"So, naturalists observe, a flea has smaller fleas that on him prey; and these have smaller still to bite ’em; and so proceed ad infinitum."
- Jonathan Swift

January 26, 2010

January 26 - Cymothoa exigua


Cymothoa exigua is a parasitic isopod with a very odd and gruesome life cycle. Juveniles first attach to the gills of a fish and become males. As they mature, they become females, with mating likely occurring on the gills. The female then makes its way to the fish’s mouth where it uses its front claws to attach to the fish’s tongue. It begins to feed on the blood in the tongue until the tongue eventually atrophies completely. The isopod then takes the place of the tongue in the mouth, attaching to the floor of the mouth and the stub of what is left of the tongue with its hind pereopods. There it lives out the rest of its life – even letting the fish use it like its old tongue, holding prey against its teeth. Although these parasites were long thought to be restricted to the Gulf of California and environs, recently one turned up in the mouth of a fish that was caught off the coast of the U.K.

19 comments:

  1. More information about C. exigua available on Carl Zimmer's blog "The Loom". Enjoy!
    http://blogs.discovermagazine.com/loom/2009/12/08/lets-haunt-their-dreams-forever/

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    1. Also in Mr. Zimmer's book PARASITE REX.

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  2. I wonder if the fish knows what happened to its tongue.

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  3. Obviously it's damaging when the parasite is in the process of biting off the fish's tongue, but does the fish ever heal or does the stub continue to be a wound?

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    1. It does hurt the fish a little, but not enough to kill it or really injure it.

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  4. The isopod doesn't bite off the tongue - it is depleting it of blood so that the tongue eventually atrophies. There does not seem to be any evidence of the tongues healing that I have seen.

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  5. I am looking for a life cycle for this cymothoa, though thus far I have been unable to do so. Is it simply just such a newly discovered ectoparasite that no such research has been conducted?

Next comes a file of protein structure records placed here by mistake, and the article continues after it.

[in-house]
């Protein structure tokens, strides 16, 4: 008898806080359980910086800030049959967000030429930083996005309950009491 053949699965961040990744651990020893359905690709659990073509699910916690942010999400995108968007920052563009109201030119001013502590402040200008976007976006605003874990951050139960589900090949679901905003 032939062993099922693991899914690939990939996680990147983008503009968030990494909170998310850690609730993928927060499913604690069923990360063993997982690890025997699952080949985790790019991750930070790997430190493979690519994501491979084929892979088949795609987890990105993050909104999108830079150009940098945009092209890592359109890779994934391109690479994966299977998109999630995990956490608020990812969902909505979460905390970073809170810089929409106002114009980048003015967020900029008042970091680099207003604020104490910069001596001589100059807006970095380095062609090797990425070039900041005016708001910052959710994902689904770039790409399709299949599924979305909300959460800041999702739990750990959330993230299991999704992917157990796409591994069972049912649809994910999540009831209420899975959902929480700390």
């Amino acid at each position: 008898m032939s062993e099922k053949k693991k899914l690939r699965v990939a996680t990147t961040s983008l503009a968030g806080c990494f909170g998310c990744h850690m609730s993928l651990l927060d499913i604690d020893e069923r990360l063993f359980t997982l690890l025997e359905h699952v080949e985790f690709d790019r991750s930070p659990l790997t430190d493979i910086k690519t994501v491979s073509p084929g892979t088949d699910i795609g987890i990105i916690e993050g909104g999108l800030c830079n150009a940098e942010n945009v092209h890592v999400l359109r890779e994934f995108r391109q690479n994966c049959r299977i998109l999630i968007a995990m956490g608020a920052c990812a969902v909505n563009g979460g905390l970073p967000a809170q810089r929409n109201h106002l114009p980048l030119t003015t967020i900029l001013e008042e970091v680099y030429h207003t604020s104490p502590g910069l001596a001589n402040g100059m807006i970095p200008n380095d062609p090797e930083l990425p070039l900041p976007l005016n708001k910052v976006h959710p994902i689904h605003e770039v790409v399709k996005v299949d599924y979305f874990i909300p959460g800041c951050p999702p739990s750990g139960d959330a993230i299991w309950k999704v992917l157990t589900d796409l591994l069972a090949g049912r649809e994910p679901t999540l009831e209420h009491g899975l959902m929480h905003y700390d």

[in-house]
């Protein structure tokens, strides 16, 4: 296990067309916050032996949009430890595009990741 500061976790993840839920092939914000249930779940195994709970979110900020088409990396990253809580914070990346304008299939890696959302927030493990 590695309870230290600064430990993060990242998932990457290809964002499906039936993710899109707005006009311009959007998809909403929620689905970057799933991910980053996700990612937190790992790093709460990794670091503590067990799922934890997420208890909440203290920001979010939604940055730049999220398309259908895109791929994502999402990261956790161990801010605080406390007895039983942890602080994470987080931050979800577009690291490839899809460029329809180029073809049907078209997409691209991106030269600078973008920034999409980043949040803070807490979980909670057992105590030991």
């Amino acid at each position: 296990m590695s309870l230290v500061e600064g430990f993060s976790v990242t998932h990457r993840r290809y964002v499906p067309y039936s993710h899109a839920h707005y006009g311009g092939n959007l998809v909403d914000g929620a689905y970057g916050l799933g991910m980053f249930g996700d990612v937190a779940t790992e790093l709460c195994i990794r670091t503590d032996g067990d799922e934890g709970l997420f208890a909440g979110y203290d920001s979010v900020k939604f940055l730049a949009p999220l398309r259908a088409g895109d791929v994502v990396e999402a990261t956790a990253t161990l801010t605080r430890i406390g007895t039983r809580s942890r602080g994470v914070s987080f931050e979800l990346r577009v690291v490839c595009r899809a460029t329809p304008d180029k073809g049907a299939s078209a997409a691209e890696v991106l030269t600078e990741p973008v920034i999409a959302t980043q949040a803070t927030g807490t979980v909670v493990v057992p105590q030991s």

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  6. David, do you mean where and when the female lays the eggs and how the juveniles find the fish?

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  7. Youtube video of cymothoa exigua:

    http://www.youtube.com/watch?v=xH1c9ZiPnbU

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  8. This video likely is not of Cymothoa exigua, given the host and location, but it's a similar isopod. Nice closeups!

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  9. Is there any more information that can be found regarding how, when, and where this particular species mates? It seems there is very little detailed information on it as David mentioned.

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  10. I recently caught 3 fish in The Knysna Lagoon (South Africa) all with these things attached to the outside of their gills. All 3 had two attached.

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  11. Those were almost certainly not this species, given the location on the fish and in the world. But, sounds like you found yourself some other parasitic isopods!

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  12. Is there any place I can get more information about this parasite? My parasitology class is also doing a blog where we get to choose the parasite we will discuss and I just found this one too interesting to not do. We are reading Parasite Rex as one of our materials but have not gotten to the part where he talks about so if that could be located that would be great too. Thanks for any help with this parasite.

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  13. We just caught a snapper and a yellowtail off the great barrier reef in Belize, specifically Caye Caulker. While cleaning the fish, which had been together in a bucket for a couple hours, one of these guys was sitting on the mouth of the yellowtail. The snapper died first, so we were wondering if this parasite switched to the smaller yellowtail...though it was pretty well affixed to the ridge of the yellowtail's mouth it seemed so large that it may have come from the tounge-less snapper we caught. Anyhow, it was GROSS!

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  14. Im doing this for a science project and I need sources. What are your sources? Thats nazziatin by the way.

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  15. JP - go to Google Scholar (http://scholar.google.com) and look up "Cymothoa exigua".

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  16. I went fishing in the town of Don in Tasmania in 2009, and all the fish i took back to camp with me had these 'tongue biters' crawling out of the mouth of the fish when i was cooking them.

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